According to the Shitah Mekubetzes, how can there ever be a "Kehal Vadai," as the Gemara in Kidushin mentions? The Torah requires that there be a certainty about the person's lineage (in order to prohibit a Mamzer from marrying that person). If it is known that a person's lineage is pure only because of a Rov ("Rov Be'ilos Achar ha'Ba'al"), there should be no such thing as a "Kehal Vadai"!
(a) The SHEV SHEMAITSA answers that the Shitah Mekubetzes' explanation of how Rov functions applies only to one type of a Rov -- a "Ruba d'Isa Kaman."
This refers to a situation in which the Rov is physically present, as the Gemara earlier (11a) mentions. When there are two possibilities present (for example, the animal being counted for Ma'aser might be from those that were not yet counted, and it might be from those that were already counted), there is no reason to assume that one possibility occurred more than the other possibility (for example, that the animal came from one group and not from the other group). Both possibilities are equally as likely to have occurred. In such a case, a Rov dictates only how one should conduct himself; it does not determine the facts. Therefore, where the Torah requires a certainty, one cannot rely on a Rov.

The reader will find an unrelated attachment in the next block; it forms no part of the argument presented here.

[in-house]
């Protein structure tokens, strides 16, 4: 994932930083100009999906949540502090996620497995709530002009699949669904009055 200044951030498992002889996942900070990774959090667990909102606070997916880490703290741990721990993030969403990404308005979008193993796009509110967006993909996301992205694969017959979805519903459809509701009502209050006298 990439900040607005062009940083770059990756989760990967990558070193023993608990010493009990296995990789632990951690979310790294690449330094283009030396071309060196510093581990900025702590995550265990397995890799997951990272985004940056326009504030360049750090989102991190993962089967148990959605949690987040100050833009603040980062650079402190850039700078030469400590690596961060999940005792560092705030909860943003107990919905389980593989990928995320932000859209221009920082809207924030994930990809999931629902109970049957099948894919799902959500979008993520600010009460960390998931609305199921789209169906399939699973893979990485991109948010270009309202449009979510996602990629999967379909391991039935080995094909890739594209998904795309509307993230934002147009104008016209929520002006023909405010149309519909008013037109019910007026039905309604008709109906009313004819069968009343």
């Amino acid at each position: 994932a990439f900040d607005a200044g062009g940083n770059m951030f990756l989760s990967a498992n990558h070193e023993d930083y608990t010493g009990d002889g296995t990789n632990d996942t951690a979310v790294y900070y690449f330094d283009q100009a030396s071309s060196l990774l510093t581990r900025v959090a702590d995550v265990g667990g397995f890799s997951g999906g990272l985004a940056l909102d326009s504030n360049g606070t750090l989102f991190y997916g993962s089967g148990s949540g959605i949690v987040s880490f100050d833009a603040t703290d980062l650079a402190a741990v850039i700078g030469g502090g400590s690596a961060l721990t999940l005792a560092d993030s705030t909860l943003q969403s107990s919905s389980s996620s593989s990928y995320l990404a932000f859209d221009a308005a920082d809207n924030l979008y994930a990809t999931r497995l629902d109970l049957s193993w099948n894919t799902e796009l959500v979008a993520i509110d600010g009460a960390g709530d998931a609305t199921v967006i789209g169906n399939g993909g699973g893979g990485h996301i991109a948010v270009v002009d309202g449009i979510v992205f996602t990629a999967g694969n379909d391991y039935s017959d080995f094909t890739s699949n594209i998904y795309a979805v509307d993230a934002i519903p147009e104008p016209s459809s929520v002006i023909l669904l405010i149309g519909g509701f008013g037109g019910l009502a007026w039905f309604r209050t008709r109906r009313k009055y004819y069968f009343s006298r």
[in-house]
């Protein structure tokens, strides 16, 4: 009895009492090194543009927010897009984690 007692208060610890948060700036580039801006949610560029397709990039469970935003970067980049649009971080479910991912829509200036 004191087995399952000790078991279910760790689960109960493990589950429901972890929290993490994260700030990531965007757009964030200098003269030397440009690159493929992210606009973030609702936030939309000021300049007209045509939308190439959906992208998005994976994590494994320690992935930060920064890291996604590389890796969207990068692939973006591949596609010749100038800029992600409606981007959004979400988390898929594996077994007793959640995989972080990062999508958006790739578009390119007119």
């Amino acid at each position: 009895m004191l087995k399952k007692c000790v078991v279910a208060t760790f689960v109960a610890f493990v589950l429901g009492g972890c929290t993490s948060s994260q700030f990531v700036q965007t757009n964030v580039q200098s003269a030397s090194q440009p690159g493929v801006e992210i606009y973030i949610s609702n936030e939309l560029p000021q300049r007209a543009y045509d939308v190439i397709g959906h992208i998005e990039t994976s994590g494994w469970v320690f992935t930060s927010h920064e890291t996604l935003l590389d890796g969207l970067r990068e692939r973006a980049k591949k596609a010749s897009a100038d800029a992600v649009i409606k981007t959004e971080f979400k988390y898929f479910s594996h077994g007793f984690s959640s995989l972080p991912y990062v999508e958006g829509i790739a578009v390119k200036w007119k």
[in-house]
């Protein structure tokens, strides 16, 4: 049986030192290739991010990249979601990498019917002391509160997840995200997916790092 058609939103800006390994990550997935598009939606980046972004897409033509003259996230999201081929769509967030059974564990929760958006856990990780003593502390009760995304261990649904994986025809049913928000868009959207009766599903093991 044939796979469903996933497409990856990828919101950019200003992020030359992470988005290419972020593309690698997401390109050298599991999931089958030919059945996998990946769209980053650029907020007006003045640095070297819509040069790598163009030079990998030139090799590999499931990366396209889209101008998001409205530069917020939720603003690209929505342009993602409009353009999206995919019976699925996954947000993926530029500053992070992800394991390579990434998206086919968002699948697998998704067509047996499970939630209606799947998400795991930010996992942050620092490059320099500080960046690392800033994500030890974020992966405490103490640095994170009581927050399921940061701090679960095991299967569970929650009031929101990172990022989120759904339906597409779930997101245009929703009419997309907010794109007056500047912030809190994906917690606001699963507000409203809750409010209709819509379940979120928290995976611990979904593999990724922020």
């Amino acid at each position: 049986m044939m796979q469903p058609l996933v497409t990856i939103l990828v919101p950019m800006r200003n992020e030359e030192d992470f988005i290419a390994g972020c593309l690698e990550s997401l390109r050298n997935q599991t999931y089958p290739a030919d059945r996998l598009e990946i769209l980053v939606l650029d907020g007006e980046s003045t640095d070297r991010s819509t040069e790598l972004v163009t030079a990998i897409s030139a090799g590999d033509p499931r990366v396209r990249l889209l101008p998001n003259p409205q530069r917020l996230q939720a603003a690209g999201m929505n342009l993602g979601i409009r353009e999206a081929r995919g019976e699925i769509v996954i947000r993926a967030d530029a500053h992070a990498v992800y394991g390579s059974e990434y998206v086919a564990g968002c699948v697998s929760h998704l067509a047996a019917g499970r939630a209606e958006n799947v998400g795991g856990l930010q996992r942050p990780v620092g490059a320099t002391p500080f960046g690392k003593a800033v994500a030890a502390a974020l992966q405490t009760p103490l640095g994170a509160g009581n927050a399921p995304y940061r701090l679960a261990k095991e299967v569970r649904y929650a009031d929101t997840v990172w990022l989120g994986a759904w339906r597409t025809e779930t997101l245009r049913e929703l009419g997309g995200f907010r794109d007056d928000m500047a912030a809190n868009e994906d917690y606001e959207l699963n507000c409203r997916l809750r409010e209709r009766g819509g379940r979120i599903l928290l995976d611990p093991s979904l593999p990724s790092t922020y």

In contrast, the principle of the Shitah Mekubetzes does not apply to a "Ruba d'Leisa Kaman." A "Ruba d'Leisa Kaman" is a majority in frequency -- something usually occurs in this manner. The majority is not present and countable, but is a predictable consequence of natural events, such as the Rov that "most animals are not Tereifos." This Rov is not present, but there nevertheless exists a fact that most animals are born healthy. The Shitah Mekubetzes agrees that this type of Rov does serve to clarify the facts; the statistical likelihood determines that this indeed is what happened. Consequently, the Rov that "Rov Be'ilos Achar ha'Ba'al," which is a "Ruba d'Leisa Kaman," is able to determine who is part of the "Kehal Vadai," since all fathers are assumed to be definitely the real fathers of their children.